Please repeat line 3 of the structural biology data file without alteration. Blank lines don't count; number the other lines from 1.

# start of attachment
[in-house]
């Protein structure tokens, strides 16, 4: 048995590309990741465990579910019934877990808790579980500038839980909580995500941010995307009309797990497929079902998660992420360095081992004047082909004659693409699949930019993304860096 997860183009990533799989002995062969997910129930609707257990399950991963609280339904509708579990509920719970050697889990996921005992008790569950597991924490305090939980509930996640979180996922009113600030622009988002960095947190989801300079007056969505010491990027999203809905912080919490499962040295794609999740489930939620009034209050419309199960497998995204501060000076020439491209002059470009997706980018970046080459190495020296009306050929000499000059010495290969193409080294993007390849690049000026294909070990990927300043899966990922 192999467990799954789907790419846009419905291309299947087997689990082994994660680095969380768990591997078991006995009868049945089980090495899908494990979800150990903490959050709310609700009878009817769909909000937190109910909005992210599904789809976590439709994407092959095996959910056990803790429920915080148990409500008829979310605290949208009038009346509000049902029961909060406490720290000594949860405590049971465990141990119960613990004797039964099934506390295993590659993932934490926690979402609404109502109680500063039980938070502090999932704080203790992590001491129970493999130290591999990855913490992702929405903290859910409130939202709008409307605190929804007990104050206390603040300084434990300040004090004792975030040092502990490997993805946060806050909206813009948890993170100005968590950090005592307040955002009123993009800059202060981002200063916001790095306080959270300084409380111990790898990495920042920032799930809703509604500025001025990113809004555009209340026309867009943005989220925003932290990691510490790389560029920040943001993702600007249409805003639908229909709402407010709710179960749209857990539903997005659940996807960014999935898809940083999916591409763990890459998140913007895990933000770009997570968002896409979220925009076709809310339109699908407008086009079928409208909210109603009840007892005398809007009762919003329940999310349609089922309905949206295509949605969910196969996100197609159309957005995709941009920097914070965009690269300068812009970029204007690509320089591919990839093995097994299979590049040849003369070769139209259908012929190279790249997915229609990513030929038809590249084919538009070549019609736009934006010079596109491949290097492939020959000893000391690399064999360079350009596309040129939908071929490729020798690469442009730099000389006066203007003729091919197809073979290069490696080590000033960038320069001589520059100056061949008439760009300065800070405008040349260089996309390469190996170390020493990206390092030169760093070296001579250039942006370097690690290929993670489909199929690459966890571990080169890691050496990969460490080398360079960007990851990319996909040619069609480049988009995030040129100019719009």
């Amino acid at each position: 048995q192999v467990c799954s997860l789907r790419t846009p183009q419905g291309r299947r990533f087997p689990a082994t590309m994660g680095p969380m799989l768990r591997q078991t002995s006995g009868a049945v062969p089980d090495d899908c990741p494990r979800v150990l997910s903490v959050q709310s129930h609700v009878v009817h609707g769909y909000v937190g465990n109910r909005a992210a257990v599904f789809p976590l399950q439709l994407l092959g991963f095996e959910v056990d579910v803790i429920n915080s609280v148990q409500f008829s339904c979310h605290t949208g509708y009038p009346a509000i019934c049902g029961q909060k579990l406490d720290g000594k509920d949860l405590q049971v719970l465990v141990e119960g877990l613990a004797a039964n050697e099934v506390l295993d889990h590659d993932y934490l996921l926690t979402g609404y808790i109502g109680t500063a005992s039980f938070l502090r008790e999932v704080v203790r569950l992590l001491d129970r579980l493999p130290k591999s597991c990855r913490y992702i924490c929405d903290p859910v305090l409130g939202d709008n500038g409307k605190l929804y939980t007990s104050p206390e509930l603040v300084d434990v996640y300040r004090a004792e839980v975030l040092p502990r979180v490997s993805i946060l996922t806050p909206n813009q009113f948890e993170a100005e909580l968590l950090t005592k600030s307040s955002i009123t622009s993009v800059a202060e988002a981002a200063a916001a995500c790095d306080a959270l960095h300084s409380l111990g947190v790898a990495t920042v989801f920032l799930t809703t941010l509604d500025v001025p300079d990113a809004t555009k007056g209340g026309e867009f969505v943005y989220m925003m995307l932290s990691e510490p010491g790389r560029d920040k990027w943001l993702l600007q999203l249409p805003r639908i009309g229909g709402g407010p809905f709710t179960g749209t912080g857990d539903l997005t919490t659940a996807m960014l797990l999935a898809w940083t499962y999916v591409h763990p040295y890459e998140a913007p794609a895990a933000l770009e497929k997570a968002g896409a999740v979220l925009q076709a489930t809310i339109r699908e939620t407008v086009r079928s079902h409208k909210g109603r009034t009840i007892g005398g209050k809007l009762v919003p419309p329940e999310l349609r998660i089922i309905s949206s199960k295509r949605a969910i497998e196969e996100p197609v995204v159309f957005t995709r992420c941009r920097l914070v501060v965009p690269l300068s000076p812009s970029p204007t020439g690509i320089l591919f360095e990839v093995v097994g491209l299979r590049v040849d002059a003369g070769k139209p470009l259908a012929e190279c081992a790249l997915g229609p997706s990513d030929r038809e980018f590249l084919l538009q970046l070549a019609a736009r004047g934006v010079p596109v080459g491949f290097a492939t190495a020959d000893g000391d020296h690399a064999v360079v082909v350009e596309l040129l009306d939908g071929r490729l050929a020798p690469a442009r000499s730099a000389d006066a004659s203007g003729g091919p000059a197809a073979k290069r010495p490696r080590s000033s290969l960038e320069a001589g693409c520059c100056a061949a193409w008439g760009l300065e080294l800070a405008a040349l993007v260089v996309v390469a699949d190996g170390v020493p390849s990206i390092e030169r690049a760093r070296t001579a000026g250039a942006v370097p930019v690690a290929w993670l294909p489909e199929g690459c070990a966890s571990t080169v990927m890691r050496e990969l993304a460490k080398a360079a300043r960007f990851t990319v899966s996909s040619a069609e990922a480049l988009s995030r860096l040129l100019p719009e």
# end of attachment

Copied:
């Amino acid at each position: 048995q192999v467990c799954s997860l789907r790419t846009p183009q419905g291309r299947r990533f087997p689990a082994t590309m994660g680095p969380m799989l768990r591997q078991t002995s006995g009868a049945v062969p089980d090495d899908c990741p494990r979800v150990l997910s903490v959050q709310s129930h609700v009878v009817h609707g769909y909000v937190g465990n109910r909005a992210a257990v599904f789809p976590l399950q439709l994407l092959g991963f095996e959910v056990d579910v803790i429920n915080s609280v148990q409500f008829s339904c979310h605290t949208g509708y009038p009346a509000i019934c049902g029961q909060k579990l406490d720290g000594k509920d949860l405590q049971v719970l465990v141990e119960g877990l613990a004797a039964n050697e099934v506390l295993d889990h590659d993932y934490l996921l926690t979402g609404y808790i109502g109680t500063a005992s039980f938070l502090r008790e999932v704080v203790r569950l992590l001491d129970r579980l493999p130290k591999s597991c990855r913490y992702i924490c929405d903290p859910v305090l409130g939202d709008n500038g409307k605190l929804y939980t007990s104050p206390e509930l603040v300084d434990v996640y300040r004090a004792e839980v975030l040092p502990r979180v490997s993805i946060l996922t806050p909206n813009q009113f948890e993170a100005e909580l968590l950090t005592k600030s307040s955002i009123t622009s993009v800059a202060e988002a981002a200063a916001a995500c790095d306080a959270l960095h300084s409380l111990g947190v790898a990495t920042v989801f920032l799930t809703t941010l509604d500025v001025p300079d990113a809004t555009k007056g209340g026309e867009f969505v943005y989220m925003m995307l932290s990691e510490p010491g790389r560029d920040k990027w943001l993702l600007q999203l249409p805003r639908i009309g229909g709402g407010p809905f709710t179960g749209t912080g857990d539903l997005t919490t659940a996807m960014l797990l999935a898809w940083t499962y999916v591409h763990p040295y890459e998140a913007p794609a895990a933000l770009e497929k997570a968002g896409a999740v979220l925009q076709a489930t809310i339109r699908e939620t407008v086009r079928s079902h409208k909210g109603r009034t009840i007892g005398g209050k809007l009762v919003p419309p329940e999310l349609r998660i089922i309905s949206s199960k295509r949605a969910i497998e196969e996100p197609v995204v159309f957005t995709r992420c941009r920097l914070v501060v965009p690269l300068s000076p812009s970029p204007t020439g690509i320089l591919f360095e990839v093995v097994g491209l299979r590049v040849d002059a003369g070769k139209p470009l259908a012929e190279c081992a790249l997915g229609p997706s990513d030929r038809e980018f590249l084919l538009q970046l070549a019609a736009r004047g934006v010079p596109v080459g491949f290097a492939t190495a020959d000893g000391d020296h690399a064999v360079v082909v350009e596309l040129l009306d939908g071929r490729l050929a020798p690469a442009r000499s730099a000389d006066a004659s203007g003729g091919p000059a197809a073979k290069r010495p490696r080590s000033s290969l960038e320069a001589g693409c520059c100056a061949a193409w008439g760009l300065e080294l800070a405008a040349l993007v260089v996309v390469a699949d190996g170390v020493p390849s990206i390092e030169r690049a760093r070296t001579a000026g250039a942006v370097p930019v690690a290929w993670l294909p489909e199929g690459c070990a966890s571990t080169v990927m890691r050496e990969l993304a460490k080398a360079a300043r960007f990851t990319v899966s996909s040619a069609e990922a480049l988009s995030r860096l040129l100019p719009e």